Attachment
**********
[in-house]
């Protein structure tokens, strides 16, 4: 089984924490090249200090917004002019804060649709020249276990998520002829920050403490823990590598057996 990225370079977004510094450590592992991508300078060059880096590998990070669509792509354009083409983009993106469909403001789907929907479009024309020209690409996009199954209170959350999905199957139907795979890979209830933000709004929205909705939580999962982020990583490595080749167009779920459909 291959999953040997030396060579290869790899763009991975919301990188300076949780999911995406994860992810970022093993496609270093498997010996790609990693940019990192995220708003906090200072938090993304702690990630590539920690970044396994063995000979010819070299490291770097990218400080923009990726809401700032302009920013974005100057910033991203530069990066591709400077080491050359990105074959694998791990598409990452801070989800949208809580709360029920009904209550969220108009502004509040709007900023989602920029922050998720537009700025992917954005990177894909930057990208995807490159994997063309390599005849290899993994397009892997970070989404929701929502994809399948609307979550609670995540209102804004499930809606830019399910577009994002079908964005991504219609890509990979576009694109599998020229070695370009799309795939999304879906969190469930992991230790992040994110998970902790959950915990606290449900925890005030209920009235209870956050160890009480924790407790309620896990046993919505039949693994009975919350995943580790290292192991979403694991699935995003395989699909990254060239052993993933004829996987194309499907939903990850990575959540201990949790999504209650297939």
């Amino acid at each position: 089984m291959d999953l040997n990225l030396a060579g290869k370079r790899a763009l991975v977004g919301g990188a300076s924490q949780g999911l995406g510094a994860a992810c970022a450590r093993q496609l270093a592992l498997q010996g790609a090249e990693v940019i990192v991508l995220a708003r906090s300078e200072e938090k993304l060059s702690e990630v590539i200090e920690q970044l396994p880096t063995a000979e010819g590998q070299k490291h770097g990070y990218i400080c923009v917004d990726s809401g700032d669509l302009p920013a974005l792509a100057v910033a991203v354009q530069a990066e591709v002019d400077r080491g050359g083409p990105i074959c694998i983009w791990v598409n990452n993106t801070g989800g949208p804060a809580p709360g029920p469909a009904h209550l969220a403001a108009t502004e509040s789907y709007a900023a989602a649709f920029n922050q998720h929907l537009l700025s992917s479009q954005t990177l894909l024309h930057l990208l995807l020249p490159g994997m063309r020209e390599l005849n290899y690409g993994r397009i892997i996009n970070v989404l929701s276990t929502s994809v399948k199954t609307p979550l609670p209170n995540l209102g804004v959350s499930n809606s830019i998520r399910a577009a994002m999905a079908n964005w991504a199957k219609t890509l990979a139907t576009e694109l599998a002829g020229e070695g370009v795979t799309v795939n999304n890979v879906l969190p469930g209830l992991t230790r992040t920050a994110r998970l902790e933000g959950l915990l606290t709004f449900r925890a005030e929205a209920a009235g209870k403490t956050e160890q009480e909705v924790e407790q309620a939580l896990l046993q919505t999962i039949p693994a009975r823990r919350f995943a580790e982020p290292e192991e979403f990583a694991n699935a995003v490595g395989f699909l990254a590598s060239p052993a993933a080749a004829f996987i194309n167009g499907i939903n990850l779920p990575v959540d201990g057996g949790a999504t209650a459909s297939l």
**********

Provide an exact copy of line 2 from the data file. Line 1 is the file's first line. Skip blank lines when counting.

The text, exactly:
């Protein structure tokens, strides 16, 4: 089984924490090249200090917004002019804060649709020249276990998520002829920050403490823990590598057996 990225370079977004510094450590592992991508300078060059880096590998990070669509792509354009083409983009993106469909403001789907929907479009024309020209690409996009199954209170959350999905199957139907795979890979209830933000709004929205909705939580999962982020990583490595080749167009779920459909 291959999953040997030396060579290869790899763009991975919301990188300076949780999911995406994860992810970022093993496609270093498997010996790609990693940019990192995220708003906090200072938090993304702690990630590539920690970044396994063995000979010819070299490291770097990218400080923009990726809401700032302009920013974005100057910033991203530069990066591709400077080491050359990105074959694998791990598409990452801070989800949208809580709360029920009904209550969220108009502004509040709007900023989602920029922050998720537009700025992917954005990177894909930057990208995807490159994997063309390599005849290899993994397009892997970070989404929701929502994809399948609307979550609670995540209102804004499930809606830019399910577009994002079908964005991504219609890509990979576009694109599998020229070695370009799309795939999304879906969190469930992991230790992040994110998970902790959950915990606290449900925890005030209920009235209870956050160890009480924790407790309620896990046993919505039949693994009975919350995943580790290292192991979403694991699935995003395989699909990254060239052993993933004829996987194309499907939903990850990575959540201990949790999504209650297939």